uses JavaScript to provide the best possible experience for our content, but your browser has it disabled. Learn how to enable it here.


Canned tuna, salmon and sardines reviewed by


ConsumerLab's tests of popular brands of canned tuna and salmon found that all five brands of albacore ("white" tuna) were contaminated with mercury to such an extent that you should limit intake to no more than one serving per week. Brands of skipjack tuna contained less mercury, although, one had a mercury level suggesting consumption not more than twice a week.

Yellowfin tunas contained the least mercury among the tunas; however, one had a fairly high amount of arsenic (as did most albacore tunas), suggesting that its use also be limited.

So, while it is safe for you to continue to eat albacore tuna once a week, there are some better tuna alternatives. 

Before you settle back to eating albacore tuna, or any tuna, consider canned salmon -- particularly pink salmon, which is mild-flavored and light-colored, like albacore tuna. It is also more "heart healthy" than most tunas because pink salmon tends to provide greater amounts of the omega-3 fatty acids EPA and DHA than albacore tuna. Furthermore, the pink salmon brand we tested had the lowest amount of mercury and second lowest amount of arsenic of any of the tested canned tunas and salmons.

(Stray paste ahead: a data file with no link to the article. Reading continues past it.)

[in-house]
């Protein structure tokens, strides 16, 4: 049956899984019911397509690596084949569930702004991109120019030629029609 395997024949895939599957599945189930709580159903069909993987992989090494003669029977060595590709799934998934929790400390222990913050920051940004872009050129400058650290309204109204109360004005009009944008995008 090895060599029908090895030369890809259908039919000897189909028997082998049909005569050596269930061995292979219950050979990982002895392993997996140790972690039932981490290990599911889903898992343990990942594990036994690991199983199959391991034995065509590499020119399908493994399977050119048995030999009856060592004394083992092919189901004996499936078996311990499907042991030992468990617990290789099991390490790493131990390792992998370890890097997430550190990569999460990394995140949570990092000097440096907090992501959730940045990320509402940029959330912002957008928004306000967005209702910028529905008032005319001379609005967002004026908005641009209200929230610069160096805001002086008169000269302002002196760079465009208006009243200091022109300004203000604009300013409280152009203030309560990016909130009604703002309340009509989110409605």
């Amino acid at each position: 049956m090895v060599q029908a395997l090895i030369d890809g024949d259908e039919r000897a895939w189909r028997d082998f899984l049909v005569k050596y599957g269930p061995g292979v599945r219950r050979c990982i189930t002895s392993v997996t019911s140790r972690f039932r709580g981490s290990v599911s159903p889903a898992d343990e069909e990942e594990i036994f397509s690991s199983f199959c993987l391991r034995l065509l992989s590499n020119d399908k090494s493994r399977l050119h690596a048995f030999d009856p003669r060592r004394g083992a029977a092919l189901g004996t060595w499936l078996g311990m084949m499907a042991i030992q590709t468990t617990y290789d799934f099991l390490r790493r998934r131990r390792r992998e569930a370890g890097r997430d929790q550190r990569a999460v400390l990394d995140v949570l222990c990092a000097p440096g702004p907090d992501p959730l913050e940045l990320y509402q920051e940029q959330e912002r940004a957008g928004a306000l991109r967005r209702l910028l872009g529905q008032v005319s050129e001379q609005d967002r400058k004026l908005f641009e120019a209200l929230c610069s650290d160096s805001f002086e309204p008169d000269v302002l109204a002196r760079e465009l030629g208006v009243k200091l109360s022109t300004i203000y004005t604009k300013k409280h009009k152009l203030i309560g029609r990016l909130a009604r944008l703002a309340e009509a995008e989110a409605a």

Although it may not appeal to your tastes, if you really want to boost your omega-3 intake, try sockeye ("red") salmon. The three sockeye salmons that we tested all provided very high amounts of omega-3's and low amounts of mercury and arsenic.

More details our tests are found in the Canned Tuna and Salmon Review, which includes our Top Picks among tested products.

Join today to unlock all member benefits including full access to all CL Answers and over 1,300 reviews.

Join Now

Join now at


Join the conversation

Philip 17199
September 24, 2018

I eat sashimi(raw fish) twice a week, which includes salmon, tuna, and yellowtail,only. No canned fish. Should I be concerned about the amounts of mercury consumed as in canned fish?
October 3, 2018

Hi Philip - Yes, you should be concerned. Mercury is not a problem of canning, but of the fish itself -- particularly any type of tuna.

September 23, 2018

How decent are those mercury test kits you can buy online? Can I test my tuna with them? For example, I saw the Osumex HMT Mercury Kit on It claims you can test food with it. I just don't know who they are and how much to trust their claims.
If such test kits are poor, is there a way I could get my tuna (and other fish) tested?
November 1, 2018
September 23, 2018

I like Sprouts brand Tellowfin Tuna. I eat one can a week and also one can a week of Bumblebee Wild Alasakan Red Salmon

September 23, 2018

We were also hooked on canned white albacore tuna. So we tried canned Kirkland Wild Alaskan Pink Salmon from Costco. Terrific. Mild taste and easy to mix. Give it a whirl!

B Hughes
September 23, 2018

Thank you, Julius17195. Would you say that it would taste terrific even for someone who just DOES NOT LIKE salmon at all? I'm willing to try it, but I really dislike salmon.

March 18, 2020

Yes, the Kirkland canned salmon tastes very much like the albacore tuna. I'm on the same page as you are and I dislike fish in general. I always liked the albacore tuna though, until I learned it wasn't exactly safe to eat.

Join today to unlock all member benefits including full access to CL Answers

Join Now

Join now at